Althaus, a recently opened restaurant off a bustling walking street in the centrer of Gdynia, Poland, offers traditional Bavarian cuisine served in an unexpected setting–an inviting mix of rustic Southern German and modern chic with a lot of wood paneling. The space, designed by Hanna Bialic and Jakub Piórkowski of PB/Studio in nearby Gdansk, in collaboration with Filip Kozarski, extends over two stories, and shifts atmospherically: some rooms feature cowhide-covered seating and outsized gingham tablecloths, othersgreen velvet and custom copper lighting. It all adds up to the most stylish Bavarian restaurant we’ve come across.
Above: Althaus has a modern facade with long windows that provide diners with an elevated view of street life.
Above: The designers embraced Bavarian woodcrafting traditions and tweaked them, creating a warm, entirely wood-paneled, two-toned entry. The floor is covered with handmade Moroccan-style concrete tiles by Purpura.
Above: The combination of old and new continues in the ground floor dining room where, under a wood-paneled ceiling, built-in-banquettes are paired with chairs upholstered in cowhide.The simple farm tables were custom-made for the space.
Above: Lit by industrial pendant lights, the settings, with their outsized checks and clean white enamelware, present a fresh take on Bavarian folk style.
Above: Against contemporary bleached-wood paneling, a grandmotherly sideboard displays Bavarian beer steins and dishes.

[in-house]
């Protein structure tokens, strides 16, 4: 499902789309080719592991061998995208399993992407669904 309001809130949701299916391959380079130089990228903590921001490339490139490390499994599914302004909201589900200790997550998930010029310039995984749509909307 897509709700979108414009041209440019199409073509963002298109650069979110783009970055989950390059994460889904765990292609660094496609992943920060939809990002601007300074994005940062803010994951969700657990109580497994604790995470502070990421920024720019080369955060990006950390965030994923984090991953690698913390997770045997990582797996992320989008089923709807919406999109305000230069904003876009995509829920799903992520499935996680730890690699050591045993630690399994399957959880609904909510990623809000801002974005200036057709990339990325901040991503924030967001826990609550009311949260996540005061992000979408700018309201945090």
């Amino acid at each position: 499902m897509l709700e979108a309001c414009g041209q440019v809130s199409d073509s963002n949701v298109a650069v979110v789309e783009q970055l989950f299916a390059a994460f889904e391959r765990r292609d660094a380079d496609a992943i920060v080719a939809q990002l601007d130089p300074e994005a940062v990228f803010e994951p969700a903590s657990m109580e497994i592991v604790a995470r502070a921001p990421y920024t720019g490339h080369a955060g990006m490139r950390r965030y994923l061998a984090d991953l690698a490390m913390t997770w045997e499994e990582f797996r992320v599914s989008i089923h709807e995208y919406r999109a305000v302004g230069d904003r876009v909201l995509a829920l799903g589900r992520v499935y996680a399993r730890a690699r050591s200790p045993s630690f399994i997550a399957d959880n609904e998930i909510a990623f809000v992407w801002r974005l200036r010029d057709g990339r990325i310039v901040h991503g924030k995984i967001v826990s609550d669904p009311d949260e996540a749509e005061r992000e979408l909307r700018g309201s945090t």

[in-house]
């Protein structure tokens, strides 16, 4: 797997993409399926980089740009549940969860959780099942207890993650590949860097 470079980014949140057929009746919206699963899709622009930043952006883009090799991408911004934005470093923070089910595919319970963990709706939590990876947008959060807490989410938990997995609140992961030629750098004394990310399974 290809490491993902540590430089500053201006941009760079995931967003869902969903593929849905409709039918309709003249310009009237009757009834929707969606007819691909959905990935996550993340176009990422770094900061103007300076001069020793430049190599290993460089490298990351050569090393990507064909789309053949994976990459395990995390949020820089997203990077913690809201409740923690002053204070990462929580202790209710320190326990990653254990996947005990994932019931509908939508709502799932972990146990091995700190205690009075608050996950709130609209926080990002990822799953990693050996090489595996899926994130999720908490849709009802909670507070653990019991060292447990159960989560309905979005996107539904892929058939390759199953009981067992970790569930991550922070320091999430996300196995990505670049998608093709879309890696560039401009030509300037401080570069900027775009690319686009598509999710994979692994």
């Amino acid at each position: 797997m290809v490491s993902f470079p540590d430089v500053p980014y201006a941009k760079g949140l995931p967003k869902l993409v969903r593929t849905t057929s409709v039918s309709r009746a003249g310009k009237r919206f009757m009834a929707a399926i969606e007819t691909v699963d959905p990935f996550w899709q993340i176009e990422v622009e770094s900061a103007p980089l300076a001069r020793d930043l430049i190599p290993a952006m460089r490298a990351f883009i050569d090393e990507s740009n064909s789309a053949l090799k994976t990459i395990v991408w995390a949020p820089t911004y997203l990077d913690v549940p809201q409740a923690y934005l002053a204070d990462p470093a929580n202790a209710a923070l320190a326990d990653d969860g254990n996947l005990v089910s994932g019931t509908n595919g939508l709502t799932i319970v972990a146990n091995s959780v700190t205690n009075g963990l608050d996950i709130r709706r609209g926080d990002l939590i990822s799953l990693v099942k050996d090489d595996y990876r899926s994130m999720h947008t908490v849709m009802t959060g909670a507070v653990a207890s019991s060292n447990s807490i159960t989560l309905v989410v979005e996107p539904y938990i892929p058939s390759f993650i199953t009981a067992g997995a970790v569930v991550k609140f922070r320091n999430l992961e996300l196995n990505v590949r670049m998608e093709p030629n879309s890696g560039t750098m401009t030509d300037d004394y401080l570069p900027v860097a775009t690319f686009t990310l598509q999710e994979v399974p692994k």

Above: The ambiance shifts as you make your way to the top level, from farm-styled dining area to fancy bar.
Above: Custom-made brass lighting hangs over the stair prompting the tone shift between the first and second floors. The pipe-like lights were created by the design team.
Above: On the upper floor, the bar and buffet areas are painted a bottle green, referencing traditional Bavarian style. Green velvet banquette seating follows along the wood-paneled wall adding a glamorous touch. The black chairs,Fotel 24, are made by Polish company Ton.
Above: Oak flooring, paneling, and tabletops tie together the white brick space. Industrial lights are here mixed in with luxurious brass pendants.
Above: Open wooden shelving displays German wine and books. Wood paneling is offset by a wall tiled with faceted white subway-stye tiles from Art De Vivre.
Above L: A custom wall-mounted brass lamp. Above R: A wood-framed round mirror against a wood-paneled wall.
Above L: The dining room’s white brick tiles by Polish company Art De Vivre and wood accents carry over to the women’s bathroom, which hasoctagonal floor tiles by Dunin. Above R: The men’s room presents glossy black tiles from Dunin paired with a wooden vanity and a black-and-white checkerboard floor.
Above: Even the waiters are dressed in neo-Bavarian folk style. For more details, visit Althaus.
Headed to Eastern Europe any time soon? Don’t miss these two restaurants in Bucharest: Romania Rustic Meets Nordic Modern and In Bucharest, Doors as Decor. On Gardenista, see The Dark Mirror: A Reflecting Pool in Eastern Europe.